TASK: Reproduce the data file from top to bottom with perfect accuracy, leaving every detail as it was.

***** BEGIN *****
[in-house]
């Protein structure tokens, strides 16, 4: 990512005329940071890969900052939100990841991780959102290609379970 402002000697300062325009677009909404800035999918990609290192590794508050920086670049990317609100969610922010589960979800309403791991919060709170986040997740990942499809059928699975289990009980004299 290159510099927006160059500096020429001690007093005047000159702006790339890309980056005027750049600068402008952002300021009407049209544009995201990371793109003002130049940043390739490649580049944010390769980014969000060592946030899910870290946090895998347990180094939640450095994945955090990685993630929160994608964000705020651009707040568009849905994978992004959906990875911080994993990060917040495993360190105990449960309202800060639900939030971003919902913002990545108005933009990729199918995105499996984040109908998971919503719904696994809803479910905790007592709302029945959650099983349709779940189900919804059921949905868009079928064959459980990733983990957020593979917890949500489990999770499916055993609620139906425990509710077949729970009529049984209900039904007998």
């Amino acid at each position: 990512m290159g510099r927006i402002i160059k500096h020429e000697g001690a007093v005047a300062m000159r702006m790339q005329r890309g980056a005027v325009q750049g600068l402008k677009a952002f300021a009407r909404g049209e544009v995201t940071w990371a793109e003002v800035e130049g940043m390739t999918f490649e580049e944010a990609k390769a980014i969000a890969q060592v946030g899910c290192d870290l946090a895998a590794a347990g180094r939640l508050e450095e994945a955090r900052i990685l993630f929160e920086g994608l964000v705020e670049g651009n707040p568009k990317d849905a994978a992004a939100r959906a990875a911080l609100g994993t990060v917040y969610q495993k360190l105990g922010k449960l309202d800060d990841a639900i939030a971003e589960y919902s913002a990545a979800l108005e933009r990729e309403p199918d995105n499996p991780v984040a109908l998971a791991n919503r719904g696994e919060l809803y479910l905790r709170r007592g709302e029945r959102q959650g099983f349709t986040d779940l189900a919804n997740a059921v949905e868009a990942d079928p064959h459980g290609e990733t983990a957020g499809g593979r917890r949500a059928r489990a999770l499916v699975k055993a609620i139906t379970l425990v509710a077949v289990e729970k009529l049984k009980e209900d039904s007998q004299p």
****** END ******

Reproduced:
[in-house]
């Protein structure tokens, strides 16, 4: 990512005329940071890969900052939100990841991780959102290609379970 402002000697300062325009677009909404800035999918990609290192590794508050920086670049990317609100969610922010589960979800309403791991919060709170986040997740990942499809059928699975289990009980004299 290159510099927006160059500096020429001690007093005047000159702006790339890309980056005027750049600068402008952002300021009407049209544009995201990371793109003002130049940043390739490649580049944010390769980014969000060592946030899910870290946090895998347990180094939640450095994945955090990685993630929160994608964000705020651009707040568009849905994978992004959906990875911080994993990060917040495993360190105990449960309202800060639900939030971003919902913002990545108005933009990729199918995105499996984040109908998971919503719904696994809803479910905790007592709302029945959650099983349709779940189900919804059921949905868009079928064959459980990733983990957020593979917890949500489990999770499916055993609620139906425990509710077949729970009529049984209900039904007998």
């Amino acid at each position: 990512m290159g510099r927006i402002i160059k500096h020429e000697g001690a007093v005047a300062m000159r702006m790339q005329r890309g980056a005027v325009q750049g600068l402008k677009a952002f300021a009407r909404g049209e544009v995201t940071w990371a793109e003002v800035e130049g940043m390739t999918f490649e580049e944010a990609k390769a980014i969000a890969q060592v946030g899910c290192d870290l946090a895998a590794a347990g180094r939640l508050e450095e994945a955090r900052i990685l993630f929160e920086g994608l964000v705020e670049g651009n707040p568009k990317d849905a994978a992004a939100r959906a990875a911080l609100g994993t990060v917040y969610q495993k360190l105990g922010k449960l309202d800060d990841a639900i939030a971003e589960y919902s913002a990545a979800l108005e933009r990729e309403p199918d995105n499996p991780v984040a109908l998971a791991n919503r719904g696994e919060l809803y479910l905790r709170r007592g709302e029945r959102q959650g099983f349709t986040d779940l189900a919804n997740a059921v949905e868009a990942d079928p064959h459980g290609e990733t983990a957020g499809g593979r917890r949500a059928r489990a999770l499916v699975k055993a609620i139906t379970l425990v509710a077949v289990e729970k009529l049984k009980e209900d039904s007998q004299p």